Moore v. Bartholomae Corp.

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[Civ. No. 14725. Second Dist., Div. Two. June 4, 1945.]

L. H. MOORE et al., Respondents, v. BARTHOLOMAE CORPORATION (a Corporation), Appellant.


Earl D. Killion for Appellant.

Eugene Tincher for Respondents.



This is an appeal from a judgment in favor of plaintiffs, after trial before the court without a jury, in a declaratory relief action instituted for the purpose of construing a provision in an oil and gas lease.

The undisputed facts are these:

On March 28, 1923, plaintiffs leased to defendant a parcel of land in the city of Long Beach located in the Signal Hill oil field. The lease was for the purpose of permitting defendant to drill an oil well upon the demised premises and only required defendant to drill one well upon the property. Defendant agreed to pay a royalty of one-fifth of the oil recovered to plaintiffs pursuant to the terms of the lease. Defendant [69 Cal. App. 2d 476] drilled a well known as Bartholomae #3 and placed the same upon production.

A few years later there was discovered in the Signal Hill oil field a sand deeper than the one from which Bartholomae #3 was producing. It was claimed that this sand was more productive than the higher one. Plaintiffs insisted that defendant drill a well into the deeper zone or allow them to do so. This contention on the part of plaintiffs resulted in an action being filed by them against defendant.

The litigation was compromised by an agreement of the parties, dated November 9, 1928, which so far as material here provided that (a) an additional well was to be drilled by defendant to the deeper sand and upon completion thereof the royalty on Bartholomae #3 and the additional well was to be reduced to one-sixth, and (b) defendant was granted the privilege of electing to drill wells in addition to the two hereinbefore mentioned and upon completion thereof and their being placed upon production the royalty upon all wells then drilled or thereafter drilled upon the demised premises should be "one-eighth (1/8) royalty and no more."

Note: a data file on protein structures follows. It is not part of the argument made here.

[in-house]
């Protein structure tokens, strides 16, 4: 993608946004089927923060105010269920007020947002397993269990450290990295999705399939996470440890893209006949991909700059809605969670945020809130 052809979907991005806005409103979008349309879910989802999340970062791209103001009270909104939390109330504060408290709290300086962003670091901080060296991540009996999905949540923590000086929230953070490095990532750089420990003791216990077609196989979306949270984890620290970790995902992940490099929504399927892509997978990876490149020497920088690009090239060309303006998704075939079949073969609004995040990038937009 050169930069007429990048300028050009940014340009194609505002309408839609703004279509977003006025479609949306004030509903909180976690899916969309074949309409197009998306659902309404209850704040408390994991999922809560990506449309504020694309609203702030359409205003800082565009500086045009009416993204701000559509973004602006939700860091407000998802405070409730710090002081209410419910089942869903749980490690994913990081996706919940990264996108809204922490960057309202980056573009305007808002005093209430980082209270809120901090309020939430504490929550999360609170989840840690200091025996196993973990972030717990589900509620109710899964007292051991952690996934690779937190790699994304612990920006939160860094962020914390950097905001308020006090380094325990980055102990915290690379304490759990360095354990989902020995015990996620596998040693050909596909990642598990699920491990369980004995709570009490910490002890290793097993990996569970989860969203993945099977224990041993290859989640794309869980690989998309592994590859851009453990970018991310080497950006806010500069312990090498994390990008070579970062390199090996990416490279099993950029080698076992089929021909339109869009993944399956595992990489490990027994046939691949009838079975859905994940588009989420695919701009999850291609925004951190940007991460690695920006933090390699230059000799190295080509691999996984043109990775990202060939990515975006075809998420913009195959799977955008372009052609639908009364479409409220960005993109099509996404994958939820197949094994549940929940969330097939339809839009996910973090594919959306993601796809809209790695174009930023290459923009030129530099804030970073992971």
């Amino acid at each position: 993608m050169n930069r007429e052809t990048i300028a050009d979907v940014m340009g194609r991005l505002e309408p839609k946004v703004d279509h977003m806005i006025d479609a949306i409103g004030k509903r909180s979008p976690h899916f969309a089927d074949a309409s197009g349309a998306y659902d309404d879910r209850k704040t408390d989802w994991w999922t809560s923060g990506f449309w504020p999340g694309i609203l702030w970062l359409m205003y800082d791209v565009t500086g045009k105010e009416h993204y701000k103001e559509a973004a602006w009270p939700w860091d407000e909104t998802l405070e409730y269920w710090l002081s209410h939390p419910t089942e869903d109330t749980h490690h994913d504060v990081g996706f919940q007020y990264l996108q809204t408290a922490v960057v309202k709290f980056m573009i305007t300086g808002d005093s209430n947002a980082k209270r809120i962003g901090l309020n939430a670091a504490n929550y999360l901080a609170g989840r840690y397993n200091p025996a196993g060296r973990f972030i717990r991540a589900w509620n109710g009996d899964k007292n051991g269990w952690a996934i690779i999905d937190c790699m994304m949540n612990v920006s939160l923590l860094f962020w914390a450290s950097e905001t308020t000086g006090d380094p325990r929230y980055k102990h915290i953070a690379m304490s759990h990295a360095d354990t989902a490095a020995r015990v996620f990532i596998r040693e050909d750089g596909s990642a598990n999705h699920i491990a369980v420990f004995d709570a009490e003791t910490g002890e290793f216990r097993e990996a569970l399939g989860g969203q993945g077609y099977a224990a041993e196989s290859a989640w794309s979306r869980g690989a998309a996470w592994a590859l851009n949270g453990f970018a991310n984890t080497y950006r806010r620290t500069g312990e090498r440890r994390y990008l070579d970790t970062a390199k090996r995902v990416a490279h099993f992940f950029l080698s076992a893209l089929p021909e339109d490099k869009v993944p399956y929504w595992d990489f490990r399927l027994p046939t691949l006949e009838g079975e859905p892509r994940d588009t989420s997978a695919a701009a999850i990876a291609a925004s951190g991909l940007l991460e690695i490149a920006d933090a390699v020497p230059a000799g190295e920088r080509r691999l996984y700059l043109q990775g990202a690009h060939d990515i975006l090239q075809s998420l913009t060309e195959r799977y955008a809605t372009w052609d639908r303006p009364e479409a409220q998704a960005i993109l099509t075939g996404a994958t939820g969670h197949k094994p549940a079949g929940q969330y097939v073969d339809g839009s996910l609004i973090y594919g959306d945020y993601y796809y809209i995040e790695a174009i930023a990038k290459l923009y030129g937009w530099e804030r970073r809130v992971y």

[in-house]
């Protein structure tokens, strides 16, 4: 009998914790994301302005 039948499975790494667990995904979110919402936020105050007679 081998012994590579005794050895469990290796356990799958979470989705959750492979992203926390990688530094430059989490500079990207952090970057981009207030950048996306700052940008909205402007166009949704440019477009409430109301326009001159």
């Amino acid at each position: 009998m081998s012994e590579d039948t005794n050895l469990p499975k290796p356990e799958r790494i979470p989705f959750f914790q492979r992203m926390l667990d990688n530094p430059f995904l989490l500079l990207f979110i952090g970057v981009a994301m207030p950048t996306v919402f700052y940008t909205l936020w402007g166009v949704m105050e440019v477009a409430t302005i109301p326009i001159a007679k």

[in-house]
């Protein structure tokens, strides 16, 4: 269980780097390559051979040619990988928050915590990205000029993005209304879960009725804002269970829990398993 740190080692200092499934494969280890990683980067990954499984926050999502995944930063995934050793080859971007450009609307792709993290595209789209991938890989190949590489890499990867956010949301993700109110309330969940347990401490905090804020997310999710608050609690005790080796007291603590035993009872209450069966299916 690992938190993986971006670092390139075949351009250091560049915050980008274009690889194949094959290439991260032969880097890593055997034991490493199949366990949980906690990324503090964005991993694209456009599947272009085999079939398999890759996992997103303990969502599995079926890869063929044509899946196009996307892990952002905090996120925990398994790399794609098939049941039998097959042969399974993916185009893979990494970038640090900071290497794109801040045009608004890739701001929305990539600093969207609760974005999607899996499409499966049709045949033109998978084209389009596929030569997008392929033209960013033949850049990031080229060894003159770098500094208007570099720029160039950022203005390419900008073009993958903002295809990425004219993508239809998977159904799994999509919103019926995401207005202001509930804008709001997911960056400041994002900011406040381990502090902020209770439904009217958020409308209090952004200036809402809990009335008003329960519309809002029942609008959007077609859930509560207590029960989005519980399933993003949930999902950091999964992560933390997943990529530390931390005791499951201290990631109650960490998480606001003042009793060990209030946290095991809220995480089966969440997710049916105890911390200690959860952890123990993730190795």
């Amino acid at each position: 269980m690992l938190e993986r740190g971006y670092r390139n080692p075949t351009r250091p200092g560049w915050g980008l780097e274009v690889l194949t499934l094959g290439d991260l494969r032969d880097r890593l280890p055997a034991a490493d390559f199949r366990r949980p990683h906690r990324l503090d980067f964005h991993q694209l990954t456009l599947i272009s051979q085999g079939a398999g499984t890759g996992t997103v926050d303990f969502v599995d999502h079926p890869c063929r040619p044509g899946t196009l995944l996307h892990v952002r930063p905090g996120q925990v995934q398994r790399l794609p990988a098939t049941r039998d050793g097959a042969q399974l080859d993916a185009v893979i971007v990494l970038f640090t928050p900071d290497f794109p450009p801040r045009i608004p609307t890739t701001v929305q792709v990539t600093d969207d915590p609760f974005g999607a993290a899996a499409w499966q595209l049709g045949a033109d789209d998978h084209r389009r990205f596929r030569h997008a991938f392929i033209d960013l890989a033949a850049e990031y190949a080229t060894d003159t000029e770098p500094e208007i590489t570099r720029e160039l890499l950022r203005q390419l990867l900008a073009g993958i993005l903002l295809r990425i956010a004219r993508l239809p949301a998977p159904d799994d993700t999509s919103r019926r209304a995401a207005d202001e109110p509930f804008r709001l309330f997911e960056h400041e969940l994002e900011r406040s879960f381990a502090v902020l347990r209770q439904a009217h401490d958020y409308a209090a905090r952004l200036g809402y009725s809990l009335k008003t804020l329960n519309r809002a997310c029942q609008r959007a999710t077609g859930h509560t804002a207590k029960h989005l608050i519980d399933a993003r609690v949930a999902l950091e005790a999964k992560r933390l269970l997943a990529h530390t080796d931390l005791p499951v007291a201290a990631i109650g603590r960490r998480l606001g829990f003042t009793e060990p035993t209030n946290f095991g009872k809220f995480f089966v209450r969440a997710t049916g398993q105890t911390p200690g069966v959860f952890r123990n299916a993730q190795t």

Subsequent to November 9, 1928, (a) defendant drilled and placed on production in the deeper sand a well known as Bartholomae #6, whereupon the royalty was reduced on #3 and #6 to one-sixth; (b) commencing March 12, 1940, defendant performed work on Bartholomae #3 which may be summarized as follows:

The well was on production at 3,520 to 3,580 feet. The 4 3/4-inch casing was cut at 2,800 feet and pulled. The 8 1/4-inch and the 6 1/4 casing were left in the hole. The hole was plugged and abandoned from 2,800 feet down. A whipstock was run through the 6 1/4-inch casing and 8 1/4-inch casing at 2,709 feet. A new 5 1/2-inch hole was drilled from 2,709 feet to 3,821 feet. A new string of 4 3/4-inch casing was run from 2,800 to 3,821 feet. This was perforated from 3,787 to 3,792 feet to test the sands at the level at which the well first stood when originally drilled. The test was unsatisfactory so the hole was plugged back to 3,592 feet and tests were made in an upper zone without success. The next test was made from 3,525 to 3,540 feet. This is the same zone from which production was being obtained when the work started March 12, 1940. The bottom of the hole after the completion of the [69 Cal. App. 2d 477] aforementioned work was approximately 80 feet in a horizontal direction from the bottom of the original well. The well was again placed on production at this depth in October, 1940, and the designation thereof changed to Bartholomae #3-A. Thereafter to and including the date of the trial (February 8, 1944) defendant mailed royalty checks to the Western Trust and Savings Bank of Long Beach, which was the agent of plaintiffs for the purpose of collecting and disbursing royalty payments. These checks were all based on a one-eighth royalty.